Lenovo’s long-awaited $2.1 billion acquisition of a line of servers from IBM, a deal that is expected to significantly expand Lenovo’s presence in the Triangle and make it the No. 3 player in the global server market, is expected to be completed on Wednesday.
Lenovo chairman and CEO Yang Yuanqing said during a conference call Monday that the combination of his company’s “operational excellence and efficiency” and IBM’s reputation for quality and innovation will produce a formidable competitor that can best rivals.
Lenovo, the world’s No. 1 PC maker, is based in China but has a headquarters in Morrisville that employs about 2,200 workers. Lenovo officials reaffirmed Monday that it would take all the IBM workers connected to the line of x86 servers it is buying. That includes more than 6,500 employees and contractors worldwide, including “well over one thousand” Triangle workers, Lenovo spokeswoman Milanka Muecke said in an email.
Lenovo executives had previously said the company’s local presence would roughly double with the IBM acquisition. “We are still working through the process and we are not prepared to give any specific numbers,” Muecke said.
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IBM’s sprawling Research Triangle Park campus is the technology giant’s largest single site, but for years the company has steadfastly refused to specify how many employees it has here or in other locations. But IBM, which had 11,000 employees locally in 2006, is widely believed to have shed thousands of local workers since then.
Last week IBM announced that it had recently opened a new 72,000-square-foot disaster recovery center in RTP that demonstrated its commitment to the area. But the company declined to say how many employees were currently working in the center or how many more it intended to hire.
Lenovo officials didn’t rule out implementing job cuts down the road as Lenovo digests the IBM business.
“What exactly the future holds, we don’t know yet,” Jay Parker, president of North American operations, said in an interview. “Obviously, it’s not lifetime employment at Lenovo. Really, the business results will really dictate either hiring or reductions.”
The x86 line of IBM servers that Lenovo is buying, which boast sufficient computing power to handle the day-to-day operations of a midsize business, has become a commodity business. IBM will continue to sell other servers and will also continue to develop and sell software for x86 machines.
Lenovo entered the server business about five years ago. A server is essentially a souped-up PC that serves as a central processing hub for computer networks.
Gerry Smith, executive vice president at Lenovo, said that both IBM and Lenovo had some gaps in their server offerings. But, by combining them, “we have by far the strongest portfolio across the industry,” he said.
When the IBM/Lenovo deal was announced in January, there were questions about whether it would pass muster with U.S. regulators given the tensions between U.S. and China. But those fears were put to rest in August when Lenovo announced that the federal government had approved the deal.
That approval provides “more proof that Lenovo is a transparent and reliable global company,” Yang said.
This is the second major deal between the two companies with major ramifications for the Triangle. Lenovo entered the U.S. market and became a major employer locally when it acquired IBM’s PC business, including the ThinkPad brand, in 2005.
In recent years slack worldwide demand for PCs has pushed Lenovo to expand its product offerings to other devices, including smartphones and tablets. Lenovo has enjoyed considerable success with those efforts – today it is No. 4 in smartphones and No. 3 in tablets.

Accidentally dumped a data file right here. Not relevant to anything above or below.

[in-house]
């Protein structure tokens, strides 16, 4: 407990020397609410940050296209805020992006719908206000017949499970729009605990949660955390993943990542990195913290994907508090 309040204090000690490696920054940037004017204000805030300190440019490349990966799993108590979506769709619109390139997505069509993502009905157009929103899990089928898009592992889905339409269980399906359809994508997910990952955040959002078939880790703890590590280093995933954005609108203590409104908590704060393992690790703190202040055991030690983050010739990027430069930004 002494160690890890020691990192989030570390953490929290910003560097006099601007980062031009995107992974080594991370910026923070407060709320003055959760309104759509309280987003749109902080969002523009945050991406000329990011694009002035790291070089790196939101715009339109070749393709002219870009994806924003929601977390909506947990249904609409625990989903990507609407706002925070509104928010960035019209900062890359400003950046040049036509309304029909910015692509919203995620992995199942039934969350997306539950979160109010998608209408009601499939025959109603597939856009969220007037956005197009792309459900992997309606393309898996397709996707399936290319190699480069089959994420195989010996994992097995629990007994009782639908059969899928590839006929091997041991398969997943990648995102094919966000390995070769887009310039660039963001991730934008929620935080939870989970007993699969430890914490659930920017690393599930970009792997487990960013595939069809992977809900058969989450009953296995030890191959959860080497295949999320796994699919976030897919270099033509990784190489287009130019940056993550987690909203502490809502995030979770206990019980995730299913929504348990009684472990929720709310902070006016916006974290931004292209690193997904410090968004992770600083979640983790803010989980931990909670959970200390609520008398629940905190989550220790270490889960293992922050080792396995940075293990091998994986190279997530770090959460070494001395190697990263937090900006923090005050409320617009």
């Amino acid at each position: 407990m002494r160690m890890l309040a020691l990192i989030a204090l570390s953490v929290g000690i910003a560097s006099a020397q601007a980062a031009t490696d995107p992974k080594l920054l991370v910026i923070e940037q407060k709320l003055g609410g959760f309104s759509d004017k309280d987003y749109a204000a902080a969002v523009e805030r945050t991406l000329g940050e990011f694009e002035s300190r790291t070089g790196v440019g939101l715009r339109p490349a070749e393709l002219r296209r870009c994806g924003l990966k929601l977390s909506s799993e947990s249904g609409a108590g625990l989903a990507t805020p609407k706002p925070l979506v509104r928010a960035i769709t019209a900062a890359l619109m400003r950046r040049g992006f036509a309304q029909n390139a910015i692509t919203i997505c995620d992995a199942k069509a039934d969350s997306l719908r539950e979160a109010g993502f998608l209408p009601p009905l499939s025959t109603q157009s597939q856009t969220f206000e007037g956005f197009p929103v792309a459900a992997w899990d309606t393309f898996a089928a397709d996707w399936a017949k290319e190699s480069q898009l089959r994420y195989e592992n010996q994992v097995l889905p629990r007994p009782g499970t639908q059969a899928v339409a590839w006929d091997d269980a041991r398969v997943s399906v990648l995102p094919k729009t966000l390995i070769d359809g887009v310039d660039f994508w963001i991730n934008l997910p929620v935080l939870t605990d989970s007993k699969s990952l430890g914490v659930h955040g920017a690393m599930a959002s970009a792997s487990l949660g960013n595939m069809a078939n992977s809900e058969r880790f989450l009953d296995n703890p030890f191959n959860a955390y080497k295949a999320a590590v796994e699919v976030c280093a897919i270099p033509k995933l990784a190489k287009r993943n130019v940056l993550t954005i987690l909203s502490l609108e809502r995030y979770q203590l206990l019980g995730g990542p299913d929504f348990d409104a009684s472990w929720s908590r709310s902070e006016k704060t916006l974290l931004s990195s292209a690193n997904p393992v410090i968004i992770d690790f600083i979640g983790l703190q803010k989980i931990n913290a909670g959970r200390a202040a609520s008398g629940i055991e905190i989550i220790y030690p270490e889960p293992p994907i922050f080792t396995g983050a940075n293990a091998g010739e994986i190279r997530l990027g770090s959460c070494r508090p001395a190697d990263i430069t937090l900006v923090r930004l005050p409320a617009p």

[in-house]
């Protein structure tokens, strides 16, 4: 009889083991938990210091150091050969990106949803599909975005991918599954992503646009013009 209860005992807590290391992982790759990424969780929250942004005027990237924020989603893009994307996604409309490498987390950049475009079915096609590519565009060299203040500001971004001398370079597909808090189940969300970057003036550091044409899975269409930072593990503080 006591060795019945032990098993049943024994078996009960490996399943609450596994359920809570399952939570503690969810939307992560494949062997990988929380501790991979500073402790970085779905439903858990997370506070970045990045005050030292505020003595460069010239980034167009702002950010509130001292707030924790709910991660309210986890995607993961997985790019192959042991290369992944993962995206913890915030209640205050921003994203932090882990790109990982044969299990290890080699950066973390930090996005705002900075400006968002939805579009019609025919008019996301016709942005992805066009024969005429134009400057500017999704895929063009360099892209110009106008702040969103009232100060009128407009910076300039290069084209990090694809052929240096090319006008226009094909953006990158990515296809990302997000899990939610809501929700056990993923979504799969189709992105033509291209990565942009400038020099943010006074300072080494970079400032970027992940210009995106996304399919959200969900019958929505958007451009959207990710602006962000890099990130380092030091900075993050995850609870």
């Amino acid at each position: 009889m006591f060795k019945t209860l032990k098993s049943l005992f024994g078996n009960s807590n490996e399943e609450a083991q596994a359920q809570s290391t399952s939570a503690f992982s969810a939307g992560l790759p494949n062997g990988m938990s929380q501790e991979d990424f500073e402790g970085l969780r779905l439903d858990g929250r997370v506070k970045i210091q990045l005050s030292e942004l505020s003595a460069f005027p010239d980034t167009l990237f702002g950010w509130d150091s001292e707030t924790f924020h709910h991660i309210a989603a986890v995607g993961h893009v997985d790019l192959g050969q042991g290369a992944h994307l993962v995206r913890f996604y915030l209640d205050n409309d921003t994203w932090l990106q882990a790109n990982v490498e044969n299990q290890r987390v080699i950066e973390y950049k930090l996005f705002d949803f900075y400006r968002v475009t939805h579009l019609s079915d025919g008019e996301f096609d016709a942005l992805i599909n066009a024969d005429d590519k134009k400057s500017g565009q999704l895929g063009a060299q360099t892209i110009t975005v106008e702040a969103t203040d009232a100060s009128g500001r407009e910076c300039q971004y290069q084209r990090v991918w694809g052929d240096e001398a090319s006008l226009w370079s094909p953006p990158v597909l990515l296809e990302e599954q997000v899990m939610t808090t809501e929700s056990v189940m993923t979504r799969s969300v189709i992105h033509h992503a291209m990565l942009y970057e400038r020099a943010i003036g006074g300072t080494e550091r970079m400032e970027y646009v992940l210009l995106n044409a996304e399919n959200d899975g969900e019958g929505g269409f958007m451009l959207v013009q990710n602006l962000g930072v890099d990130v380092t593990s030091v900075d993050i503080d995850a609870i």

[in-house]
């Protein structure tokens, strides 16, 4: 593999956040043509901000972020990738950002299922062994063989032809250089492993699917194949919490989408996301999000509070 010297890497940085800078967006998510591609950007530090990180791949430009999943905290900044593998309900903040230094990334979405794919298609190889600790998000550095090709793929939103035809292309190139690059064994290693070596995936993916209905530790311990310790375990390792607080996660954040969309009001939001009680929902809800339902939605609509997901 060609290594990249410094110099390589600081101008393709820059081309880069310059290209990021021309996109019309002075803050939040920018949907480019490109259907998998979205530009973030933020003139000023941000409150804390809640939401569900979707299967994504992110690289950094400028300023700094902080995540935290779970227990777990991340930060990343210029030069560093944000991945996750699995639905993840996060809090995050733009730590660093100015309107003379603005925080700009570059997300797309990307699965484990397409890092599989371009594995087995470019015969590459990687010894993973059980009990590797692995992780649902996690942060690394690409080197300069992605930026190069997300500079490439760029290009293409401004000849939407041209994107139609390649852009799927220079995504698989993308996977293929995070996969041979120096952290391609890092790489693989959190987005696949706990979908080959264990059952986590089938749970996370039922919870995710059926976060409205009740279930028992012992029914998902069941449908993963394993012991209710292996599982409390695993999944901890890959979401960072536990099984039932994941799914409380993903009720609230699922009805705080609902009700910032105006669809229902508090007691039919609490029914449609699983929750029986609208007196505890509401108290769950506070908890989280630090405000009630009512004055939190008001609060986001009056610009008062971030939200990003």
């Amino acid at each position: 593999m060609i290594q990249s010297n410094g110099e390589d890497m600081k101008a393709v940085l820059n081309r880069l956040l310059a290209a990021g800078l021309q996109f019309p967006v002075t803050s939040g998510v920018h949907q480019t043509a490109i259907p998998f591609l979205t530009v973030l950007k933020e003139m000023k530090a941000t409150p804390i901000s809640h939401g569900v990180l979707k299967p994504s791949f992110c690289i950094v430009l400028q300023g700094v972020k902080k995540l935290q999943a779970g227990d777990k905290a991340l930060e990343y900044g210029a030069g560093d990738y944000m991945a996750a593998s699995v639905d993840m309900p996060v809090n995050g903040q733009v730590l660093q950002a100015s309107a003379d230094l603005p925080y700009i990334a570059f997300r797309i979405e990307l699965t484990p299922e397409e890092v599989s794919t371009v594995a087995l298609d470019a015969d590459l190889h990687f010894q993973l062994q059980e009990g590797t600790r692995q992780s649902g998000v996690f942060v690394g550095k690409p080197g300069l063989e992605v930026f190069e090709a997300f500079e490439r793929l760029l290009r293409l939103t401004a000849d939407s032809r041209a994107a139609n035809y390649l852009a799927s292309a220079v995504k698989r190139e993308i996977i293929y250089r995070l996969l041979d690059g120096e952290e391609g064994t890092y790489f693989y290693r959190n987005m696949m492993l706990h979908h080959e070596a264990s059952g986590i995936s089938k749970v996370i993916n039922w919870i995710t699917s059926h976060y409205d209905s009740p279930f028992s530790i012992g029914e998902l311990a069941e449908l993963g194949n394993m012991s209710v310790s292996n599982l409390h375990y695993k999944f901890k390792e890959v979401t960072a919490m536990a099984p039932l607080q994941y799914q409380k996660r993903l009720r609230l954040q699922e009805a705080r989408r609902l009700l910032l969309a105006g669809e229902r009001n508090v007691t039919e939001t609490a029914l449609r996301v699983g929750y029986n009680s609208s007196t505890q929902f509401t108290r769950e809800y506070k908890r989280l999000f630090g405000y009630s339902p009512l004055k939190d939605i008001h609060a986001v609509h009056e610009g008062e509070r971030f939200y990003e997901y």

Lenovo doesn’t sell smartphones in the U.S., but that will change when the company completes its pending $2.9 billion purchase of Google’s Motorola smartphone business. That acquisition, which is expected to close before the end of the year, would boost Lenovo to No. 3 in worldwide smartphone sales.
When the IBM server deal was originally announced, the price tag was $2.3 billion rather than the $2.1 billion price disclosed Monday. But Wong Wai Ming, Lenovo’s chief financial officer, said that the final price was always subject to adjustment based on “certain balance sheet items, such as inventory.”
“The terms are exactly the same as before,” he said.
Likewise, in January about 7,500 IBM workers were expected to shift to Lenovo, but on Monday that number was reduced to more than 6,500. But Lenovo executives said nothing has changed with regard to Lenovo’s plan to take all of the IBM employees connected to the server business it’s acquiring.
“There might have been some variation, honestly, in who is coming over versus who is staying with IBM,” Parker said.
Local IBM employees who are moving to Lenovo will start moving on Wednesday into two buildings off of Davis Drive that Lenovo has leased, Parker said. The buildings in RTP were once occupied by Sony Ericsson.
About 200 Lenovo employees connected to the server business, now known as the enterprise business group, moved into those buildings last week, Parker added.
In addition to workers, the buildings will house a lot of former IBM equipment previously used in its Triangle development labs.
“That’s a monumental task and one that is critical to our R&D element,” Parker said. “That will be important to our future.”
Lenovo said when the IBM deal was announced that it would boost Lenovo’s small-but-fast-growing server business by nearly tenfold.
Lenovo officials said Monday, however, that IBM’s server business has been eroding recently as its rivals capitalized on question marks surrounding the deal.
“The fear, uncertainty and doubt our competitors spread is gone,” Smith said. “We’re ready to attack and move forward.”